Adam Conover, creator and host of the truTV show Adam Ruins Everything, is the latest celebrity to become an Innocence Ambassador.
“We’re delighted to have Conover’s passion and curiosity for many of today’s thought-provoking topics as part of our Innocence Ambassador roster,” said Maddy deLone, executive director of the Innocence Project, which is affiliated with Cardozo School of Law. “We look forward to continued and engaging conversations with him about our work to end wrongful convictions.”
Conover was born on Long Island, New York to a marine biologist dad and botanist mom. His sister, Emily, holds a PhD in particle physics and is a science reporter, which has led Conover to refer to himself as the only family member without a PhD. He grew up in Wading River and first became interested in the performing arts in high school. Conover then attended Bard College, where he became an active member of the sketch comedy group Olde English, before earning his Bachelor’s degree in philosophy in 2004.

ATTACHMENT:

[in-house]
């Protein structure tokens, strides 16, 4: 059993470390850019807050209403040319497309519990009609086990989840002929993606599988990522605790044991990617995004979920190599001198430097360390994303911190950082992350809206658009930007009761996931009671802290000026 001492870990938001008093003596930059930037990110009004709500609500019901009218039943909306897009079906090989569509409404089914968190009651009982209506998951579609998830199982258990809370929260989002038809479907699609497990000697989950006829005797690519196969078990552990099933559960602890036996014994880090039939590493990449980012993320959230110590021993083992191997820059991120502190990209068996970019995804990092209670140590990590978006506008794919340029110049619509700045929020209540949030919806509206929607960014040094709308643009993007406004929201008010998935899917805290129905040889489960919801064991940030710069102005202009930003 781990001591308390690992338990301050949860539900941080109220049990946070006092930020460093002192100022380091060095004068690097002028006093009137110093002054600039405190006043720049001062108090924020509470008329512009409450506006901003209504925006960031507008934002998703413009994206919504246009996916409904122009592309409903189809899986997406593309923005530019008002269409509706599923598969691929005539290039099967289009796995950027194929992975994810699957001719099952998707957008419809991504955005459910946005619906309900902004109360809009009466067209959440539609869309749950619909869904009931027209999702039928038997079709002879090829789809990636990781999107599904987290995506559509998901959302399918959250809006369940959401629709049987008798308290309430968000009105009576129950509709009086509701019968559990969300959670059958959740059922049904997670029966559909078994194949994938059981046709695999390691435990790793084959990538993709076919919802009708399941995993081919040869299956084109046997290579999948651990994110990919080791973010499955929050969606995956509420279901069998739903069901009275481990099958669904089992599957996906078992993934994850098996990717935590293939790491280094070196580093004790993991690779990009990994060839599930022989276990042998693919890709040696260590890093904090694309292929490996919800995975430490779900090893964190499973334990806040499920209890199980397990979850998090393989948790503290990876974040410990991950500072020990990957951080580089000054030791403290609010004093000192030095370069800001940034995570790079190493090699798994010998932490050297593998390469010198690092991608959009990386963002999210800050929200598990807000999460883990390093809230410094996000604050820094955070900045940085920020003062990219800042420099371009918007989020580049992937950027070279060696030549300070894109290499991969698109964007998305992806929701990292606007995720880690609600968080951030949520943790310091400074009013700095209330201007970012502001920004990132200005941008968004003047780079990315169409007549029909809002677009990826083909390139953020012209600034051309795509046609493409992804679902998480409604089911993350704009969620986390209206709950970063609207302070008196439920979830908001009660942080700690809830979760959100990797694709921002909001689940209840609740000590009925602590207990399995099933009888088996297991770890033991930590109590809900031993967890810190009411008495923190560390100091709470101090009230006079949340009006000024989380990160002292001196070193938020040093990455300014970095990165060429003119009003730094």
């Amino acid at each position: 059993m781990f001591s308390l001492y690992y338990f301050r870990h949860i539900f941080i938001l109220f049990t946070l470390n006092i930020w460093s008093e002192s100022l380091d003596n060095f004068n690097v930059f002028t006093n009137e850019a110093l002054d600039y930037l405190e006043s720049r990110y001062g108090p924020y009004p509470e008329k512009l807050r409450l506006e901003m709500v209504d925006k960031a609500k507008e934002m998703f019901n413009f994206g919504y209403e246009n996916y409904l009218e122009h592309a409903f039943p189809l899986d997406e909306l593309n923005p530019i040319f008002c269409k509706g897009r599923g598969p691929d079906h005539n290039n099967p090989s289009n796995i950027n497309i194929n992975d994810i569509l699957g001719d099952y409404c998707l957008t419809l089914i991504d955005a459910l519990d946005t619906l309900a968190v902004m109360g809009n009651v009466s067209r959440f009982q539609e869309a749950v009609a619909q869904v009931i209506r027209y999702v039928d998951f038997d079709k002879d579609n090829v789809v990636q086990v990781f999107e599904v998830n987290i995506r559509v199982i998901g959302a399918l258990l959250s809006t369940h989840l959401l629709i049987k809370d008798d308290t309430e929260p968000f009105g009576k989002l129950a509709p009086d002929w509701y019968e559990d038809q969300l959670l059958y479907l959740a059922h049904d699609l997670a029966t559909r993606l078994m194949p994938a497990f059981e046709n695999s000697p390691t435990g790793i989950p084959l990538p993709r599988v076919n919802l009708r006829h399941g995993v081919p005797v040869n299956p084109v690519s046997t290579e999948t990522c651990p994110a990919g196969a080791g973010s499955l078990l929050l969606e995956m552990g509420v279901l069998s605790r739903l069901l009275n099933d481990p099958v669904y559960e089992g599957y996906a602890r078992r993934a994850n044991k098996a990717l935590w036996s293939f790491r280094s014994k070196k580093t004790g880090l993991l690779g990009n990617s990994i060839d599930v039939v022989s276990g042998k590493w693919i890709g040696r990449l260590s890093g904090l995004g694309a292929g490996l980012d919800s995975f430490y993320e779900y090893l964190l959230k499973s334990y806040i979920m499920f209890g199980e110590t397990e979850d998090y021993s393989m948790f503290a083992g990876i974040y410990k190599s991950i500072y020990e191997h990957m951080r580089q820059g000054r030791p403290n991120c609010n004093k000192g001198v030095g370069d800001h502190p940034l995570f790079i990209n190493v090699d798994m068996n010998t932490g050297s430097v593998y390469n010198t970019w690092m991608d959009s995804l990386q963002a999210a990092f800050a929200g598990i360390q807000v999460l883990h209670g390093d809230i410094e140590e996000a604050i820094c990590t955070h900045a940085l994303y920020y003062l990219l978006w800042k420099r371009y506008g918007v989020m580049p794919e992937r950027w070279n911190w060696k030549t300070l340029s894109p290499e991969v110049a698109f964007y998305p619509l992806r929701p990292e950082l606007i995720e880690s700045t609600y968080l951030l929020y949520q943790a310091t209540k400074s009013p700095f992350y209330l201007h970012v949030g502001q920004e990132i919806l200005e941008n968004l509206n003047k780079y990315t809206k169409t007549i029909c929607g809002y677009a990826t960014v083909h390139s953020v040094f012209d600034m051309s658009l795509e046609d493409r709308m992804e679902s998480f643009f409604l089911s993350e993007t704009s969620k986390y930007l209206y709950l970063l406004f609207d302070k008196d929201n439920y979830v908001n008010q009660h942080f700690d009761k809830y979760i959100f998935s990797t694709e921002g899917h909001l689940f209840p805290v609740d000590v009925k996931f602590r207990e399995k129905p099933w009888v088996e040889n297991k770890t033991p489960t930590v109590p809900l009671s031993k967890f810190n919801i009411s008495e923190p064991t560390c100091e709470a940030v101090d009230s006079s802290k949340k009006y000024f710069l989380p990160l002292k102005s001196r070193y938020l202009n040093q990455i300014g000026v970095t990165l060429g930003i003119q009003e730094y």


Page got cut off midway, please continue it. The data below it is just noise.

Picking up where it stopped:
In 2012, Conover, who describes himself as “an investigative comedian exploring the weirdest and wildest reaches of human knowledge,” began working as a sketch comedy writer for the comedy website CollegeHumor, where he eventually created the web series that would become Adam Ruins Everything. The show aims to “explore and reveal untold and hidden facts about everyday goods and services, and to dispel common misconceptions.” It has run for four years and nearly fifty episodes.
“I couldn’t be more honored to be an Innocence Ambassador,” said Conover. “Fixing the deep structural injustices embedded in our criminal justice system is the greatest challenge our generation faces, and the Innocence Project is at the forefront of this movement. I was proud to feature them on Adam Ruins Everything, and I’m thrilled to have the chance to support their important work.”
Check out Adam Ruins Everything: Episode 11 Bad Forensic Science with Chris Fabricant, Innocence Project’s director of strategic litigation, where Conover and Fabricant discuss outdated forensic science techniques such as bite mark analysis, why DNA analysis works and Fabricant’s unusual deposition with bite mark analyst Michael West, which was profiled in The Washington Post.